In This Article Expand or collapse the "in this article" section Higher Education Governance

  • Introduction
  • General Overview and Historical Studies
  • Conceptual Approaches
  • System-level Governance
  • Institutional Governance
  • International and Multi-level HE Governance
  • Accountability and Autonomy in Higher Education
  • Quality Assurance
  • Governance Reforms and Change Processes in Higher Education Governance
  • Interest Groups
  • The Political Economy of Higher Education
  • Regional Approaches to Higher Education Governance
  • Federalism and Higher Education Policy

Education Higher Education Governance
Michael Dobbins, Jens Jungblut
  • LAST REVIEWED: 05 May 2021
  • LAST MODIFIED: 29 November 2018
  • DOI: 10.1093/obo/9780199756810-0203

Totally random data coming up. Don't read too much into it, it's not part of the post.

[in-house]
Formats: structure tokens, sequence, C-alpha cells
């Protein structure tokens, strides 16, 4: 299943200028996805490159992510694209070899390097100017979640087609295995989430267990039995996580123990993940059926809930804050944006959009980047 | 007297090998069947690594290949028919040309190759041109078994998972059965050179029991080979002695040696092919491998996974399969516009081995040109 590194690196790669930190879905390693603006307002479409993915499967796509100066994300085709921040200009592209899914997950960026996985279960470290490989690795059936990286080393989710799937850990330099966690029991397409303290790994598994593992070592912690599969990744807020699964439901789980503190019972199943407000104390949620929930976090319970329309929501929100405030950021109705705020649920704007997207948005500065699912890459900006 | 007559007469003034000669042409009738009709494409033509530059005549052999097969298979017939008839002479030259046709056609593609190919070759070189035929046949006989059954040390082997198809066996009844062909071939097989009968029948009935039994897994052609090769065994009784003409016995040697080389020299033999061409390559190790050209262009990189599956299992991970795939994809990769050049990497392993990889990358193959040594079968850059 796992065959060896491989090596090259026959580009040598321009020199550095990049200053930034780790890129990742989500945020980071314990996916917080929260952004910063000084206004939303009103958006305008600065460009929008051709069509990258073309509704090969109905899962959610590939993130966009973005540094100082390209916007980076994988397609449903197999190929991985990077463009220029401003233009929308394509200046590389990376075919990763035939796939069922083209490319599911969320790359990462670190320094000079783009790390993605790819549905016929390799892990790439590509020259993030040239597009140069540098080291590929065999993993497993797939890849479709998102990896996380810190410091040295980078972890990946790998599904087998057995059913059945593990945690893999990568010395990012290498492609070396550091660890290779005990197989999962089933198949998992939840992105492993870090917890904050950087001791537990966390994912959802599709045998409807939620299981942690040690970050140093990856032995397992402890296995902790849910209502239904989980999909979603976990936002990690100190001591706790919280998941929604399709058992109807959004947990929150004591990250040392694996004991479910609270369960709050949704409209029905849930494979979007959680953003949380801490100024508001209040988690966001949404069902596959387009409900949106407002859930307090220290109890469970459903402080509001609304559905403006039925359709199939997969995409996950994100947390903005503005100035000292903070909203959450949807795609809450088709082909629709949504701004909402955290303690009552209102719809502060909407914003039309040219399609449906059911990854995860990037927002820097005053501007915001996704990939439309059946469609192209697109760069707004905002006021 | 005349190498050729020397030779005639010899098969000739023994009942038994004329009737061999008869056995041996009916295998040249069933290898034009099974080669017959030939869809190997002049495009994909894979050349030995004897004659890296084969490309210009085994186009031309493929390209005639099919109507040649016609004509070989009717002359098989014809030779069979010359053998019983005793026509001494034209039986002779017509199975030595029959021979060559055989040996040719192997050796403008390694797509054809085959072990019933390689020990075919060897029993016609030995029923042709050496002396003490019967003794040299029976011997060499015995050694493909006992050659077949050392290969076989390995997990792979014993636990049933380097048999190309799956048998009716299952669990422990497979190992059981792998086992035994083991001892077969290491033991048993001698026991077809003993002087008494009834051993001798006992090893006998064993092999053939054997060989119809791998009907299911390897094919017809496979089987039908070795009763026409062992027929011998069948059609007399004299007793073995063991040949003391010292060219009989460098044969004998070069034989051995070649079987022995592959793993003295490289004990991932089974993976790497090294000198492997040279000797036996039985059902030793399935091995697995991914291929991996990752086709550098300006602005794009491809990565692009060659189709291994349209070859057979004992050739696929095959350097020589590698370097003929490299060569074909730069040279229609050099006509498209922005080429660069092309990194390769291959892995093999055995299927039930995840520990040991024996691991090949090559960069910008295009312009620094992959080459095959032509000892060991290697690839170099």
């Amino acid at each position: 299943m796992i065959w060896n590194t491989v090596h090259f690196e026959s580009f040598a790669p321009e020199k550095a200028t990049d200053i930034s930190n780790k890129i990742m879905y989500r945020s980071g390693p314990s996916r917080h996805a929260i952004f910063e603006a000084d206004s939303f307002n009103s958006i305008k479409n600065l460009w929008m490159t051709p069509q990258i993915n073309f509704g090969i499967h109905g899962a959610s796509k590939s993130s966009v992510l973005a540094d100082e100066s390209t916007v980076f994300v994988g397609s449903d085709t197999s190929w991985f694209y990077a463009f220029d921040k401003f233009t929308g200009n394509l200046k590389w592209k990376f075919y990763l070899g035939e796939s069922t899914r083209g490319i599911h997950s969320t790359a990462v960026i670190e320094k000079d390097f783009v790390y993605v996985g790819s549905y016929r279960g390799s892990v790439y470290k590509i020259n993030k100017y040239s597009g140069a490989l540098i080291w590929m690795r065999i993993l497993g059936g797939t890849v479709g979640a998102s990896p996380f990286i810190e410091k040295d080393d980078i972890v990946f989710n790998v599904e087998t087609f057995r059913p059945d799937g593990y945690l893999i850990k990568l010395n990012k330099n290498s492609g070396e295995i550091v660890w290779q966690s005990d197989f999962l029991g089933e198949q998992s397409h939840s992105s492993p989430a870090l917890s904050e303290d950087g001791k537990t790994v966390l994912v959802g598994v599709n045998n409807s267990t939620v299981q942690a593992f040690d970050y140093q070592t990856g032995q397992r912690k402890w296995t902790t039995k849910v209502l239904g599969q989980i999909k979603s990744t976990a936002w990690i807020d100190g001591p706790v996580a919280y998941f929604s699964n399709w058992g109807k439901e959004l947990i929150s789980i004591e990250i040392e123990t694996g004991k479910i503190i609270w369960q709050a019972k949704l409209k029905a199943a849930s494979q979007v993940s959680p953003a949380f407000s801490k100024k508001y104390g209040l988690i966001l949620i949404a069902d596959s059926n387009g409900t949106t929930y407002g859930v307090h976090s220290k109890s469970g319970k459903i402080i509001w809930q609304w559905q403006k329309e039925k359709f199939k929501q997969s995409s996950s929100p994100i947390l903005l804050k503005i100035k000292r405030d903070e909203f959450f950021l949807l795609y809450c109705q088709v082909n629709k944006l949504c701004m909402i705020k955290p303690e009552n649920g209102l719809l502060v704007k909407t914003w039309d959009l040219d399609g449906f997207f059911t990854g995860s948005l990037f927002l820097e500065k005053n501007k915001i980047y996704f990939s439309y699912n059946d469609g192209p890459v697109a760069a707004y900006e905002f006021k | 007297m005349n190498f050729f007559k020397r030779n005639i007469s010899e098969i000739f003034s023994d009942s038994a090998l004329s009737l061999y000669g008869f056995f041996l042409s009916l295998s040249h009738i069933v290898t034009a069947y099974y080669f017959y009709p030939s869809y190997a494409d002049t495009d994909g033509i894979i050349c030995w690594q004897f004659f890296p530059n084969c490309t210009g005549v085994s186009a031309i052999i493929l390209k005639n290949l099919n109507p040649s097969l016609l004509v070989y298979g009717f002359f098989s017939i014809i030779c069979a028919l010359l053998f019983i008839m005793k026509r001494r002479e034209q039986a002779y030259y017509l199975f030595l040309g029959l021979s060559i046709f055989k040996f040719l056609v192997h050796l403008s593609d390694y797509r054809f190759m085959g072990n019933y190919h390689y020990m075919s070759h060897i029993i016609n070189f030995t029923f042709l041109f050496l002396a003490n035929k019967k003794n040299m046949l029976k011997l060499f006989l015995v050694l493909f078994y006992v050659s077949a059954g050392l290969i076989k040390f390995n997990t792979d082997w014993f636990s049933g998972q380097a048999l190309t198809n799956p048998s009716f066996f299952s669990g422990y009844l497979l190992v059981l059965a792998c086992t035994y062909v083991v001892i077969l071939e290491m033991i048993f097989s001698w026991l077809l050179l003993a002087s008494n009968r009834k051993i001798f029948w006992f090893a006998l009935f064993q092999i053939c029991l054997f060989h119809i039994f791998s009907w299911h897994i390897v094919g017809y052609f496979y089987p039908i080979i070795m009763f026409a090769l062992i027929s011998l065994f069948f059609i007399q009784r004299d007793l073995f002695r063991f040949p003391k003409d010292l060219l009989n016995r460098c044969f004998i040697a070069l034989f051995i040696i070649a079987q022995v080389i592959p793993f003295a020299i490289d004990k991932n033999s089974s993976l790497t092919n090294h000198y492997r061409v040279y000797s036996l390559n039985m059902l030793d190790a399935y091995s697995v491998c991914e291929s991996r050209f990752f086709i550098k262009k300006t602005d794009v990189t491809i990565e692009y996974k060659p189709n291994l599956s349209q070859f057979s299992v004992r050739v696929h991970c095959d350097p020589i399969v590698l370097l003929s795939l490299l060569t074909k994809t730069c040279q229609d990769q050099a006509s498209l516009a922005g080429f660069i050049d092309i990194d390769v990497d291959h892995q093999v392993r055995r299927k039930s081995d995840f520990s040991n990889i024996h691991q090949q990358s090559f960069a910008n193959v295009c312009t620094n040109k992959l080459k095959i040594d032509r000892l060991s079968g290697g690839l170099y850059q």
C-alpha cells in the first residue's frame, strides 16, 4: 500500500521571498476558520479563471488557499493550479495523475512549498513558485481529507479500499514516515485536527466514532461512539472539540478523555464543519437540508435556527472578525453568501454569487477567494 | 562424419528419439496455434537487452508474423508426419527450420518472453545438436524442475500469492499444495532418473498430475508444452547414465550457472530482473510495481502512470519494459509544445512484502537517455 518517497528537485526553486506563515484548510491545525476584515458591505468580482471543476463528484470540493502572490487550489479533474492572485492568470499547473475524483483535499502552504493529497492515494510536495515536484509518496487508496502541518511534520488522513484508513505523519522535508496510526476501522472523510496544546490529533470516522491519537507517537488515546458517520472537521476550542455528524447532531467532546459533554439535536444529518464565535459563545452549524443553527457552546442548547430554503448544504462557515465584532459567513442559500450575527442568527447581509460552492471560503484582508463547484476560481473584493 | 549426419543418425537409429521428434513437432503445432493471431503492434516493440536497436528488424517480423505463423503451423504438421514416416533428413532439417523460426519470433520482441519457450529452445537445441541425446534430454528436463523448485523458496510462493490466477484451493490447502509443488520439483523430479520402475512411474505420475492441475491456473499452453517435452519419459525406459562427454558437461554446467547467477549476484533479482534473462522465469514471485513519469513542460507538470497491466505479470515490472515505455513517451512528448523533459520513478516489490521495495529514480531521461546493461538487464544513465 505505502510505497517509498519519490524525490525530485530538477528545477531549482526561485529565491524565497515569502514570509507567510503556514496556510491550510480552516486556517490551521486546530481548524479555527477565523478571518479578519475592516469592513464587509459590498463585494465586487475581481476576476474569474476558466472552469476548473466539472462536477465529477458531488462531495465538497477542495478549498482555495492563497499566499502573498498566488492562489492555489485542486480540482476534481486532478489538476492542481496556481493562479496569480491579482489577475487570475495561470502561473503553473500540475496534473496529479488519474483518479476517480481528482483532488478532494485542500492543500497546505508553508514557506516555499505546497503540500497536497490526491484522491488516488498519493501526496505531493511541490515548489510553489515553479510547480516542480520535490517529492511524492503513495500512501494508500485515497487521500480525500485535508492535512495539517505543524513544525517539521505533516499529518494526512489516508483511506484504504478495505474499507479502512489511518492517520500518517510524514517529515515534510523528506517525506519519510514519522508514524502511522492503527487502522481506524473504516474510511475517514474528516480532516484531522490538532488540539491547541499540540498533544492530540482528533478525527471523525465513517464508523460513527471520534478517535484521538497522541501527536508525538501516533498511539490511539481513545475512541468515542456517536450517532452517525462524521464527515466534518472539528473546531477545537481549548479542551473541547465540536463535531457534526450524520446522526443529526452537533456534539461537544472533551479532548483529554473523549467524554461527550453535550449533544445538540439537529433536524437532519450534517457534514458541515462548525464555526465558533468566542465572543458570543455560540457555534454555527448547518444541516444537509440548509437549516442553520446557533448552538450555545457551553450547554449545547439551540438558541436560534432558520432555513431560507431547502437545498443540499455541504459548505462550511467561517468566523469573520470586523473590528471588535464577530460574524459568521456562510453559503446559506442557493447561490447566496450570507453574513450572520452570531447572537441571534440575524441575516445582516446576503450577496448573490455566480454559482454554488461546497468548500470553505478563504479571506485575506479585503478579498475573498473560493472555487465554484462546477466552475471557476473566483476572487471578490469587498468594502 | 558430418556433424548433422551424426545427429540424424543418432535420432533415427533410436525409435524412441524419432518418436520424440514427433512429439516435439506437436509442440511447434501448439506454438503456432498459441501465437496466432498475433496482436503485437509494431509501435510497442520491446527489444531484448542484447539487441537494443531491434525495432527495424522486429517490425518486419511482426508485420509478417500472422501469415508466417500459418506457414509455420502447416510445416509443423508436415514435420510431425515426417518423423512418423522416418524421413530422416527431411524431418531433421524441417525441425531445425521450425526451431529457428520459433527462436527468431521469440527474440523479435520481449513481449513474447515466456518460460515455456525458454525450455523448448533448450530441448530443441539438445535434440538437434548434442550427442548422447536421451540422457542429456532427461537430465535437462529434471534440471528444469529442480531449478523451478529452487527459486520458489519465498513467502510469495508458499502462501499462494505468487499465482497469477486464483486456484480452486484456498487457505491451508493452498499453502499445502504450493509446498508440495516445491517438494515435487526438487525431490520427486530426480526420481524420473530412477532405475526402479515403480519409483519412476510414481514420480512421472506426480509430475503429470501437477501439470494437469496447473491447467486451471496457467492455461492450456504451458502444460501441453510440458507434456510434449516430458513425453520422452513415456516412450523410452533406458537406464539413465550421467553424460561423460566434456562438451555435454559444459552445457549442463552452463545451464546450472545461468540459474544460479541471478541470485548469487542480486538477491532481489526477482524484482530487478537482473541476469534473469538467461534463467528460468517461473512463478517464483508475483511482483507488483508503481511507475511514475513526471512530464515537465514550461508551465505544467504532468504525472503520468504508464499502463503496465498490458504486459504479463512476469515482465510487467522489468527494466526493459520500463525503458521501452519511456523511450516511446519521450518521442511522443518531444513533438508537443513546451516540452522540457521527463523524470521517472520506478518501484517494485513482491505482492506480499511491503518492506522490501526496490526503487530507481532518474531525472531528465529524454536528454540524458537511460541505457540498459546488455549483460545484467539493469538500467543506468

The governance of higher education has been a prominent topic for investigation at least since Burton Clark’s foundational 1983 study on the higher education system (see General Overview and Historical Studies). While there is no universally agreed definition of governance in general or governance in the area of higher education, there are certain characteristics of it that are common to most if not all definitions. First, governance relates to decision-making processes and structures, many of which draw on long-standing historical regulatory models. In Europe and higher education systems influenced by Europe, these include, for example, the Humboldtian tradition of academic self-rule and the Napoleonic state-centered tradition, as well as the Anglo-Saxon model of stronger market-oriented regulation. The structures and decision-making processes inherent in higher education governance also generally entail multiple actors with often diverging interests and especially in higher education regularly take place in a multi-level environment with diverse stakeholders. This also relates to the second point, namely that higher education governance addresses supranational, national, regional as well as institutional processes; studies in this area can either focus on one of these levels or cut across several of them. Third, while higher education governance has some sector-specific characteristics it also shares many developments with general public sector governance. This is reflected in the fact that many conceptual approaches used for the study of higher education governance are imported from political science, public administration, public policy, or organizational studies. Finally, higher education governance also has intersections with other research fields, including, for example, higher education policy studies and studies on the political economy or the financing of higher education. As governance tools become more diverse, and since governance arrangements and dynamics are inherently political, it is hard to completely isolate this topic for the purpose of this bibliography. Therefore, a certain overlap or complementarity with other bibliographies, such as the one by William R. Doyle for Oxford Bibliographies in Education “Higher Education Policy,” are inevitable. Our selection of themes is largely pragmatic and aims to cover all crucial dimensions and major themes of higher education governance addressed in academic research. We structure the bibliography along twelve sections starting from more general and conceptual analyses. For the sake of transparency and clarity we focus next on different levels of higher education governance: (1) system-level governance (i.e., state steering of higher education); (2) institutional governance (i.e., university-level administration); and (3) international and multi-level governance. We then address studies on key modern-day issues in higher education governance such as accountability, autonomy, and quality assurance, before presenting a series of theoretically guided analyses on contemporary reform processes. The following segments are then dedicated to the linkages between higher education and the political economy, the welfare state, and a diverse array of interest groups. In the end we address developments in specific regions of the world as well as higher education governance in federalist political systems.